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Essential Amazing Spider-Man, Vol. 6 (Marvel Essentials) Paperback – December 28, 2011
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The only downside of this volume is when Spidey and Dracula show up in the same issue. Do we really need to see them together? What purpose does it serve to put them on the page together?
It's a great group of stories and any Spidey fan will love it and will want to own it. Check it out!
However, both you and I know why you are might be considering this volume, The tragic two-parter that changed everything, via the death of a major supporting character It is the perfect amount of emotion, violence, and action, ending masterfully in a bittersweet final scene between Mary Jane and Peter. But trust me, there are other gems as well such as finishing up the Hammerhead/Doc Ock Feud from last time, The Molten Man literally and metaphorically falling apart, an excellent battle w/ Luke Cage, and the most bizarre comic book wedding of all time. Just read it for the horrifying reveal, trust me on this.
Even though the best story (121-122) is in the middle, the action and story just builds and builds upon itself and carries steam into the next volume. If you love Spider-Man, particularly from this era, this is the volume for you. I didn't even mention some of the other excellent moments scattered throughout because I hope people discover it and are surprised like myself. Read it for yourself and enjoy this celebration of Spider-Man!
The book kicks off with #114 and #115 which continues a previous story arc about a gang war between Doctor Octopus and Hammerhead. The book also establishes a long time problem of Aunt May staying on as Doc Ock's housekeeper much to Peter's distress.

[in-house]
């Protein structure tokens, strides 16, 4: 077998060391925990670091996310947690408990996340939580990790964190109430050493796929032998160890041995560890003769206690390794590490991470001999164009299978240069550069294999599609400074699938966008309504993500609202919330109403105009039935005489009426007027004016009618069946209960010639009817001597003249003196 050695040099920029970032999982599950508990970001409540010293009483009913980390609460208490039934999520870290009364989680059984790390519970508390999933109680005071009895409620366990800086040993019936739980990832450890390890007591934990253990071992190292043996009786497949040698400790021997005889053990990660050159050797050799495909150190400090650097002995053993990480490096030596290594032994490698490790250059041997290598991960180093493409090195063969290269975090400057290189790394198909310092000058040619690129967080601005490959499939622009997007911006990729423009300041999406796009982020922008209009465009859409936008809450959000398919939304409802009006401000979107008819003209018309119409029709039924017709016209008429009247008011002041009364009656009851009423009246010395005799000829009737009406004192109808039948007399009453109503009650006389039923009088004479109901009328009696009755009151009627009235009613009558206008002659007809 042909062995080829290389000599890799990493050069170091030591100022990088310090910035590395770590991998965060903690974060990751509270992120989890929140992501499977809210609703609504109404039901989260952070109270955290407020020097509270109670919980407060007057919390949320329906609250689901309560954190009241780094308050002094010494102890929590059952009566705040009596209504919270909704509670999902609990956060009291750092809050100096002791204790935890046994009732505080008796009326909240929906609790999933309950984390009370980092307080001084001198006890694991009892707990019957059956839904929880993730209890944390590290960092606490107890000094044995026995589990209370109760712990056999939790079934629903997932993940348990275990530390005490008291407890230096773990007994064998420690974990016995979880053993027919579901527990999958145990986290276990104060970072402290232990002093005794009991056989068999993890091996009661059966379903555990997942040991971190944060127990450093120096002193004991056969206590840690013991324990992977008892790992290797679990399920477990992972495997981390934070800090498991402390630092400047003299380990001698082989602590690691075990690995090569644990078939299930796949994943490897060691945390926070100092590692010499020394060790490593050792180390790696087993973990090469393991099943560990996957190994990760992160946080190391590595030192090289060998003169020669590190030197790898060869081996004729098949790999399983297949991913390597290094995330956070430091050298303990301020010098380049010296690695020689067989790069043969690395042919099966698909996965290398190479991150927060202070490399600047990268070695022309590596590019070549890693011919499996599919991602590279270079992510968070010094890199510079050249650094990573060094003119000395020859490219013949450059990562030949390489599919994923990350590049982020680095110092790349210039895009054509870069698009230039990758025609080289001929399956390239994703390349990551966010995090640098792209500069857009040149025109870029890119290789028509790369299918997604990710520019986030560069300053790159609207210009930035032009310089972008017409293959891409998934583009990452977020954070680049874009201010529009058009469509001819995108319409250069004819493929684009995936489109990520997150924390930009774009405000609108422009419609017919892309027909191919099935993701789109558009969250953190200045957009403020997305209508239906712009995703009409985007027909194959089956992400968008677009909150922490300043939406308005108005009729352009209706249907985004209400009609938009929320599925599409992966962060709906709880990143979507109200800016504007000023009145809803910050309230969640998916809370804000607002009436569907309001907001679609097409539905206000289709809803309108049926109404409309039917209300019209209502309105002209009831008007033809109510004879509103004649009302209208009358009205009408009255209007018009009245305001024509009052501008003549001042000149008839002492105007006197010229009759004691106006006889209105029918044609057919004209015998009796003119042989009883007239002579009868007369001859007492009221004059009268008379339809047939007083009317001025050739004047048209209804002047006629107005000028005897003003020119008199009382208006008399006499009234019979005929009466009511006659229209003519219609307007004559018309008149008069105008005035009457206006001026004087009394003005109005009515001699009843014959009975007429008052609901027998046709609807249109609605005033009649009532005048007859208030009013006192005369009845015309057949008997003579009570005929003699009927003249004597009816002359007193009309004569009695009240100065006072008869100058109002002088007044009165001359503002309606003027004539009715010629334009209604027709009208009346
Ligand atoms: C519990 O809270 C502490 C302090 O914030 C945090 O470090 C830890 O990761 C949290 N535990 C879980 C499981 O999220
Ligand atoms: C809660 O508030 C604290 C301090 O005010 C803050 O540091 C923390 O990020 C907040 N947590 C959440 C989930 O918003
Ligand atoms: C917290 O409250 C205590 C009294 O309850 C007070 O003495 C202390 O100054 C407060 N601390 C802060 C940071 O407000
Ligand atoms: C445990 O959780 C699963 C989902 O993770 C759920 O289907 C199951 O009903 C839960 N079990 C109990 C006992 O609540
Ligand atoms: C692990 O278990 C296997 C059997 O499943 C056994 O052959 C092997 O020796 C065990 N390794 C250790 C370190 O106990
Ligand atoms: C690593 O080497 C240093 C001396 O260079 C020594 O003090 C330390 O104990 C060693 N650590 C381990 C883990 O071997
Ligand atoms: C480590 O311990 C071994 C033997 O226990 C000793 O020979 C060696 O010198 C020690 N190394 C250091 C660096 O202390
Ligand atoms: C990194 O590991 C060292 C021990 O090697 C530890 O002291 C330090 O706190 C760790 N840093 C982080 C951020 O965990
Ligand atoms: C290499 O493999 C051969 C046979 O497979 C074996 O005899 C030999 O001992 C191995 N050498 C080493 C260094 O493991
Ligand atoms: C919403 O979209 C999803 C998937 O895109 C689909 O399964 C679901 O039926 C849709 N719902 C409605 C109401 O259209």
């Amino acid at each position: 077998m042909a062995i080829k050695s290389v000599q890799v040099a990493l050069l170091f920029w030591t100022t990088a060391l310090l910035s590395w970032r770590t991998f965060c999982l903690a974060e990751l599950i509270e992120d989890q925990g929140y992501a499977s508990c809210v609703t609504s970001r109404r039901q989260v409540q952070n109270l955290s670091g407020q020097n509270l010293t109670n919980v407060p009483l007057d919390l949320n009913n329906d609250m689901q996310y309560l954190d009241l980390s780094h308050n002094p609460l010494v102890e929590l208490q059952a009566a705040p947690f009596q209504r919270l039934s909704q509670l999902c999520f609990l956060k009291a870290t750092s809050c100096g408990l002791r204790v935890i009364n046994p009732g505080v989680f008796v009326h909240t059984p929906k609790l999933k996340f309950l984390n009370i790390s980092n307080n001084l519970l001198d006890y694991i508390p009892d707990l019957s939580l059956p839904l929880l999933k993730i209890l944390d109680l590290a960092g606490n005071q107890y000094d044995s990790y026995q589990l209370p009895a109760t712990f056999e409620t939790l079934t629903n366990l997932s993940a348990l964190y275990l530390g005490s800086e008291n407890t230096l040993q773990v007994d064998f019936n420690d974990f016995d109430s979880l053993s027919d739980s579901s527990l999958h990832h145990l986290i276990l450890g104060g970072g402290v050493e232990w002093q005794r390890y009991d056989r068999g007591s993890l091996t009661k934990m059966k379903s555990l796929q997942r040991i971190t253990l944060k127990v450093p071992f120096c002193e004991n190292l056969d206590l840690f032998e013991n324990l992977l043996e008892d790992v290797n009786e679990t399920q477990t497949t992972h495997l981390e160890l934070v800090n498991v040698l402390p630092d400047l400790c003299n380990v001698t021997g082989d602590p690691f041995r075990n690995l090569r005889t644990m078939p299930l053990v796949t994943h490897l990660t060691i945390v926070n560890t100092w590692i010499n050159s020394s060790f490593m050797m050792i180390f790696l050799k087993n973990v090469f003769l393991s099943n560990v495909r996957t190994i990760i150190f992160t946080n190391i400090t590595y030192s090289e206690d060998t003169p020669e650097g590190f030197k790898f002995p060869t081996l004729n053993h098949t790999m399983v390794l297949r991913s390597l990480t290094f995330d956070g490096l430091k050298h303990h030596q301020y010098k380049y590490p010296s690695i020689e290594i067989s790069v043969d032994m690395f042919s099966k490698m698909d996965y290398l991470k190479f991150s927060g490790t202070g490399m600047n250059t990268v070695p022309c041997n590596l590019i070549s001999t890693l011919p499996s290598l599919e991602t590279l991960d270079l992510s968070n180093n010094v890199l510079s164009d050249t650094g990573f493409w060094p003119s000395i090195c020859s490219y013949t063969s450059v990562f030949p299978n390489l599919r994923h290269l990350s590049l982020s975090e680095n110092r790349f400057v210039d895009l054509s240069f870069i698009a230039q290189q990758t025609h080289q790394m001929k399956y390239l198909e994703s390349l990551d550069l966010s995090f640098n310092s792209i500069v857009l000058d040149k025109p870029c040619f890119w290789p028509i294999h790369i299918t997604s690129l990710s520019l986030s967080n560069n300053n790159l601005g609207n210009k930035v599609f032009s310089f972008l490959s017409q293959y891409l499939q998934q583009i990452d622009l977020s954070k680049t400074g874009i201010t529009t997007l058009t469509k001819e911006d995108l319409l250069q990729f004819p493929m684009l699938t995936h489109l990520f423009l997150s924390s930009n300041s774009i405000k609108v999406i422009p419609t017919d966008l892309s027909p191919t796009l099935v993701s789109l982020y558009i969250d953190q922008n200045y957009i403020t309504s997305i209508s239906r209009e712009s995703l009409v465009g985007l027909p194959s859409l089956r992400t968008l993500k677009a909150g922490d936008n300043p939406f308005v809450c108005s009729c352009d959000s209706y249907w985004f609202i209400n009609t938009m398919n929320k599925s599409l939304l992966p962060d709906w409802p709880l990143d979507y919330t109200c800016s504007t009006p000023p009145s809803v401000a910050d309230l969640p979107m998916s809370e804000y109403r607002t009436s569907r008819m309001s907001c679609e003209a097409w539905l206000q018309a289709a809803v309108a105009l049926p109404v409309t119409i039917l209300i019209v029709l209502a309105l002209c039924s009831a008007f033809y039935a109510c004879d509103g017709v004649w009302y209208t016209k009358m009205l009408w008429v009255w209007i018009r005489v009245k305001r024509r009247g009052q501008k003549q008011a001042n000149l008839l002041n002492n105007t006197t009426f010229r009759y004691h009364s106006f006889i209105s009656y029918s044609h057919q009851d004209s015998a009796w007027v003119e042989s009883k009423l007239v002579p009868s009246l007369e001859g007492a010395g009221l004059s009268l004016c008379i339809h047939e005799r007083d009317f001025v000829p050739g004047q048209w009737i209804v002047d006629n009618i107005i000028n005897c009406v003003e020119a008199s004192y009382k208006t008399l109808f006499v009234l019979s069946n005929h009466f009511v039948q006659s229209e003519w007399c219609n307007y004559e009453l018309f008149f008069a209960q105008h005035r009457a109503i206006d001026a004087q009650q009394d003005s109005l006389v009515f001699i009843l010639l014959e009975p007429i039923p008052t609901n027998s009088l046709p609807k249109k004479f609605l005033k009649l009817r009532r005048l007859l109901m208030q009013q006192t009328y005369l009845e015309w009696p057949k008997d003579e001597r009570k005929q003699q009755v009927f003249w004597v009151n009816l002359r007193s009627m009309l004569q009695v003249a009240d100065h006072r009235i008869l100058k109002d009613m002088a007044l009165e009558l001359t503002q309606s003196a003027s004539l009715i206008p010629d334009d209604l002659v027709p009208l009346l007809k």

Issues #116-118 reprints and revamps a story from the magazine size Spectacular Spider-man #1 featuring the story of a reform mayoral candidate and a strange man-monster pursuing him. The action is a good and the story is decent as far as it goes. The story creates a minor continuity issue since the name of the candidate wasn't changed. Still, the result isn't bad.
Issues #119 and #120 have Peter Parker going to Canada to investigate a strange letter sent to Aunt May that may tie into the reason for Doc Ock's interest in her. While in Canada, he fights the Hulk. The story is good and a nice crossover that takes Spider-man out of his element and allows him to meet up with General Ross. The action is good and my only problem with it is that Spidey's attitude is a bit inconsistent with what was betrayed in Annual #3 when he chose to let the Hulk go out of compassion even though it cost him his first chance to join the Avengers.
Issue #121 is the big one. It's, "The Night that Gwen Stacy Died." which is one of the seminal events in Spider-man history and the history of comics in general with many saying that Spider-man #121 marked the start of the more serious Bronze Age of comics. Clearly, the biggest reason for the death of Gwen Stacy is that the author didn't know what else to do with her. Dating back to Issue 111, Conway had done very little with this relationship, so her death was necessary.